The Conflict Tactics Scale (CTS) and Conflict Tactics Scale-2 (CTS2) are the most widely used and cited quantitative measures of victimization in North American intimate heterosexual relationships. Despite this wide use, many researchers and practitioners contend that several major limitations with these measures hinder or even preclude the development of accurate data. This is not to say that they should never be used. Rather, they should be combined with other measures that provide information directly in their areas of weakness.
- Underreporting. All victim surveys suffer from an unknown amount of underreporting, but this has generally been assumed to be a particular problem with surveys of intimate violence, such as the CTS and the CTS2. To minimize this problem, researchers need to use more than one simple measure of one type of abuse. The CTS or CTS2 should only be used with supplementary short questions or requests for additional explanations. Further, any survey will get more accurate data when attention is paid to a safe environment, trained interviewers, etc.
- Lack of Context and Motive Information. The CTS and CTS2 mainly provide simple counts of violent events. This makes it easy to develop erroneous theoretical, empirical, and political interpretations of these events. For example, by using only CTS information, many researchers and commentators have contended that women are just as, if not more, violent than male partners. Clearly, the CTS shows that women strike as many blows as men. However, context, meaning, and motive measures added to the CTS clarify for us that violence is not sexually symmetrical. When asked, a substantial number of women state that their violence was in self-defense or 'fighting back.' Further, most of the injuries in intimate violence is to women. Thus, researchers should include questions about context, meaning and motives for the use of violence with the CTS or CTS2.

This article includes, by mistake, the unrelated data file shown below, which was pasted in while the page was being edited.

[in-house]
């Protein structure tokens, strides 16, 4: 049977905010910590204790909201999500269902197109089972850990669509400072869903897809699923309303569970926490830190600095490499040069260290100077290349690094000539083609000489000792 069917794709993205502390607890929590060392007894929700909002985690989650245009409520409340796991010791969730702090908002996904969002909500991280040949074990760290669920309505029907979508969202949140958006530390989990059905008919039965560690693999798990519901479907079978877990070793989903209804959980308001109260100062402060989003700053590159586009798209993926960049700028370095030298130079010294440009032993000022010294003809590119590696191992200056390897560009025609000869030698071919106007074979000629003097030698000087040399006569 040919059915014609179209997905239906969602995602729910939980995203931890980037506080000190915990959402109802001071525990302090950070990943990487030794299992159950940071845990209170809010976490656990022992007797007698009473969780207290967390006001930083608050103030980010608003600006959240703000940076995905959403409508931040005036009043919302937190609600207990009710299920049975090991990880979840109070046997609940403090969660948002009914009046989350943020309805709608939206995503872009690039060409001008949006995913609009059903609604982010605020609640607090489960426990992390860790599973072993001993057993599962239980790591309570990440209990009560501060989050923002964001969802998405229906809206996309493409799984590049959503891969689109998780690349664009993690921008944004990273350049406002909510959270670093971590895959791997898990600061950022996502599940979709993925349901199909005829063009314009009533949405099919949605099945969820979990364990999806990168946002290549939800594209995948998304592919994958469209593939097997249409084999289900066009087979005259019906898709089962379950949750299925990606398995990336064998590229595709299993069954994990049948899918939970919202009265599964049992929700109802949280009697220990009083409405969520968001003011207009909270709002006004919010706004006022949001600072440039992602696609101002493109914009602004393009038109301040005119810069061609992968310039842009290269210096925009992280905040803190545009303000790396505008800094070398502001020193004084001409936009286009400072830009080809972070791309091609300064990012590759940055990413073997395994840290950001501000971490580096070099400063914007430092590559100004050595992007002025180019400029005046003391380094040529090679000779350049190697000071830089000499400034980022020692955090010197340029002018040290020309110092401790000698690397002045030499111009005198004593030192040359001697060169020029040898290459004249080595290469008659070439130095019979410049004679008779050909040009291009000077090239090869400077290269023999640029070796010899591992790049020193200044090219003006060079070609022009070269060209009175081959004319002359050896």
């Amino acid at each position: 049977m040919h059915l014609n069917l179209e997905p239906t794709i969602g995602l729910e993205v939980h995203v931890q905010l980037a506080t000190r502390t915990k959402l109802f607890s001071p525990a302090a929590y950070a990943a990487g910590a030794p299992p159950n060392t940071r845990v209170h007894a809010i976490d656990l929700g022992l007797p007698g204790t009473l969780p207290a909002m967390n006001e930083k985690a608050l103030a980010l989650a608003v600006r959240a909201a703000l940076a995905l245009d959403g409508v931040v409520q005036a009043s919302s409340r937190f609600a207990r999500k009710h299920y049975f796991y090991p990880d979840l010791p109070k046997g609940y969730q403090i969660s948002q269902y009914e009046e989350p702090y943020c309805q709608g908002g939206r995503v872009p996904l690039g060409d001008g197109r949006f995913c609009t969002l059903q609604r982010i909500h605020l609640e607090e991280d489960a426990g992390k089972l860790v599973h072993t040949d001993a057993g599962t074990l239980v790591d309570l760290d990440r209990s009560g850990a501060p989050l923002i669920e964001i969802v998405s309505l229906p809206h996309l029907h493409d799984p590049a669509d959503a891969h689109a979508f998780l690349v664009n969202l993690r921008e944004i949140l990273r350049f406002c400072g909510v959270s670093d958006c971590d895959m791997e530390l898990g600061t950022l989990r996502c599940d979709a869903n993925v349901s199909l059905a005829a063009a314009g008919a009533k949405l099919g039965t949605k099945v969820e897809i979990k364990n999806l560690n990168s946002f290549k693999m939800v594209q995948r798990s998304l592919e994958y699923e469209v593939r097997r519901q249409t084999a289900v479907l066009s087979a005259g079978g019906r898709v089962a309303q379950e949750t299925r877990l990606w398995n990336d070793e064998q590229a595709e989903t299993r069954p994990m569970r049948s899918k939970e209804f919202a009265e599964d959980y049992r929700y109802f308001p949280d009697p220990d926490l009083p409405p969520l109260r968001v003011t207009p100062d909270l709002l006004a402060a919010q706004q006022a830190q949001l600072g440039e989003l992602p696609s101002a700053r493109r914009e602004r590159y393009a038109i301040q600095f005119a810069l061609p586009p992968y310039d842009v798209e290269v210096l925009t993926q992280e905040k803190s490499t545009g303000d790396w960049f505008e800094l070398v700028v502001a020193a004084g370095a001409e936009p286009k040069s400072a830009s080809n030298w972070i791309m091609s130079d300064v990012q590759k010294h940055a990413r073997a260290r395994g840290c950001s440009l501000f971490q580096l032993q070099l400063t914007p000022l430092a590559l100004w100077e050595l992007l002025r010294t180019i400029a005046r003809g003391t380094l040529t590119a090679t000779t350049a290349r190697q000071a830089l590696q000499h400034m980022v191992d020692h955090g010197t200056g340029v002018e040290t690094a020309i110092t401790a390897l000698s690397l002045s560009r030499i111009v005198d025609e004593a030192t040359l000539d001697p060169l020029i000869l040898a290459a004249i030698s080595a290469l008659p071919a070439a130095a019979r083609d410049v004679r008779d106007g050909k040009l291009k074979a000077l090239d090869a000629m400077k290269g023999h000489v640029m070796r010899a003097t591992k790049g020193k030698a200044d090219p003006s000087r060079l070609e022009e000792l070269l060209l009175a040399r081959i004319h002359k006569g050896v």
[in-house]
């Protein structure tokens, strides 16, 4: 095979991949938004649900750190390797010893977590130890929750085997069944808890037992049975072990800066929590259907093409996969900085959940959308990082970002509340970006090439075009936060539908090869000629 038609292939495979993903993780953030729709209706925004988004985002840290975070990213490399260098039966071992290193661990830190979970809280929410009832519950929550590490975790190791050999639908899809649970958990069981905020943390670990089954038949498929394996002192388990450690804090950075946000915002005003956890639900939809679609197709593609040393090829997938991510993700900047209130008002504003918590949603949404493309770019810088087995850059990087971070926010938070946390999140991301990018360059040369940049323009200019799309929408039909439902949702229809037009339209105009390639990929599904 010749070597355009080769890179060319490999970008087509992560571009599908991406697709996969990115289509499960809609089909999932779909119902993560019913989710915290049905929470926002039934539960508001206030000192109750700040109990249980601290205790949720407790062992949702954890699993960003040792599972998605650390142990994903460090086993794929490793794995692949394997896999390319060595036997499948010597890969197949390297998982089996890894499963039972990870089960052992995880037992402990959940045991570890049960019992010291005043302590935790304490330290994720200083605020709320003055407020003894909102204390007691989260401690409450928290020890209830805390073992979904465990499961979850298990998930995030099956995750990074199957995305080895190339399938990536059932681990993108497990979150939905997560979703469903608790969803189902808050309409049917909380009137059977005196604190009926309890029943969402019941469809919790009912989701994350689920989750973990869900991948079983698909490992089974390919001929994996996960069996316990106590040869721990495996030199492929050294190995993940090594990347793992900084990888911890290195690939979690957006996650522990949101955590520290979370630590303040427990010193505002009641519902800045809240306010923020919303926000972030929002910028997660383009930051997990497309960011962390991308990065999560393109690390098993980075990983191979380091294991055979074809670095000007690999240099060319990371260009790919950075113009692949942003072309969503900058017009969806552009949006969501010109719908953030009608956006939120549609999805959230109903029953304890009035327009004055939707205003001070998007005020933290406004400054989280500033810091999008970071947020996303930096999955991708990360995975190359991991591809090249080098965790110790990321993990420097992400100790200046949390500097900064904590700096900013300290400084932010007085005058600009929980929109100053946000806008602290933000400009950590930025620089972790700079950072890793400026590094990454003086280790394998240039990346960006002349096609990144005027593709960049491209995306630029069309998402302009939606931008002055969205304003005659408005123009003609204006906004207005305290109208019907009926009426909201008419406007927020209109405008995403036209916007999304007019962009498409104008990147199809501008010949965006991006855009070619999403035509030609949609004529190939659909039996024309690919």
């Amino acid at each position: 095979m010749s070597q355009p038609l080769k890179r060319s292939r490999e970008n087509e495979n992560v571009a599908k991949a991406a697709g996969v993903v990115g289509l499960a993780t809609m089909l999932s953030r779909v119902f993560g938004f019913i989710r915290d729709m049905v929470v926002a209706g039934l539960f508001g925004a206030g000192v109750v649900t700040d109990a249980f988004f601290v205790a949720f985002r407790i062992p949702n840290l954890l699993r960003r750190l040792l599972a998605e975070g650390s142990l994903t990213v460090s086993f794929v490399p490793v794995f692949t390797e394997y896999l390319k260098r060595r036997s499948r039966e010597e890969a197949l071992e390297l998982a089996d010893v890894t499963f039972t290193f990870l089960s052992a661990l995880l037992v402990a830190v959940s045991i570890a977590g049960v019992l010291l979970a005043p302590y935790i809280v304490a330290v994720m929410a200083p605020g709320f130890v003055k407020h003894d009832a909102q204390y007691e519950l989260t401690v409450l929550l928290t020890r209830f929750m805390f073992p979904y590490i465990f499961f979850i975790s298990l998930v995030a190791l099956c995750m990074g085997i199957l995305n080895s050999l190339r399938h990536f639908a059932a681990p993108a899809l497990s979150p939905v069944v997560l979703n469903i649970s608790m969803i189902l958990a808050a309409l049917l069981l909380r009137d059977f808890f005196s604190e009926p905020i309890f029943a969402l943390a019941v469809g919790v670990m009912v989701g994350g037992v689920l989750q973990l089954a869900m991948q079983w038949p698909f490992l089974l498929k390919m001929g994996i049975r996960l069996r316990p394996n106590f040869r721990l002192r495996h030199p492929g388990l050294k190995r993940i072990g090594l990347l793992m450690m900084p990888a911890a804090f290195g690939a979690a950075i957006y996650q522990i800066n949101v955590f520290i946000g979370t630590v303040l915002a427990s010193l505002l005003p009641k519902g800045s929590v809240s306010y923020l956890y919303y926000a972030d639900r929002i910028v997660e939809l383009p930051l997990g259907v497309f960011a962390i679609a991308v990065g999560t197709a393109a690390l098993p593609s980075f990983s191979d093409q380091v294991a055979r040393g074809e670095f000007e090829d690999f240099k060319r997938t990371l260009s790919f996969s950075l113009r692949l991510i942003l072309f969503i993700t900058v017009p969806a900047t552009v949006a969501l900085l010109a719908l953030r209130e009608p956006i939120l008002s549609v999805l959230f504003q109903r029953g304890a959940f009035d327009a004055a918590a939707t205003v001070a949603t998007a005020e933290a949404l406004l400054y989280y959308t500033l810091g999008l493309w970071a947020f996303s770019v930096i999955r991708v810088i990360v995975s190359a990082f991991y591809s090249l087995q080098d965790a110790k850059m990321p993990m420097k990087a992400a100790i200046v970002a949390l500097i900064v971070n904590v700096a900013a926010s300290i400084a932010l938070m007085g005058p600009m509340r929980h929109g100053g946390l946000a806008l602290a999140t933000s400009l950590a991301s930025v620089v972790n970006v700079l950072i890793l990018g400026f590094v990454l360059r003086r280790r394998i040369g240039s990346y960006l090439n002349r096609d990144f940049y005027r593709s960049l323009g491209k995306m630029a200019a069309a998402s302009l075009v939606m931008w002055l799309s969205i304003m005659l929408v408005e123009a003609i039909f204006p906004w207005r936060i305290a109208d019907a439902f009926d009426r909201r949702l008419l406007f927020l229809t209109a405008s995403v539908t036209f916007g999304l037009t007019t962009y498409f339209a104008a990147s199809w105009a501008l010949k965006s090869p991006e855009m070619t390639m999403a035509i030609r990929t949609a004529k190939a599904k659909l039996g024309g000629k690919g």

- Lack of 'Non-Dispute' Information. The CTS only situates abuse in the context of spats, disputes or 'differences.' We know that much violence either stems from attempts by one partner to control the behavior of the other, or else does not stem from any single identifiable cause (dispute, difference or spat).
- Rank Ordering of Violence. Many object to the 'rank order' concept that some events (e.g., kicked) are automatically worse than others (e.g., slapped). Although the CTS2 speaks to part of this problem by including some measures of injury, many battered women claim that psychological and emotional terror is worse than much of the physical violence in some relationships.
In sum, researchers should move beyond only using unidimensional measures of woman abuse, such as the CTS or CTS2. Male-to-female assault is a complex, multidimensional problem that warrants the development and use of several well-crafted measures. Such an approach constitutes an important step toward eliciting more reliable data on one of North America's most pressing social problems.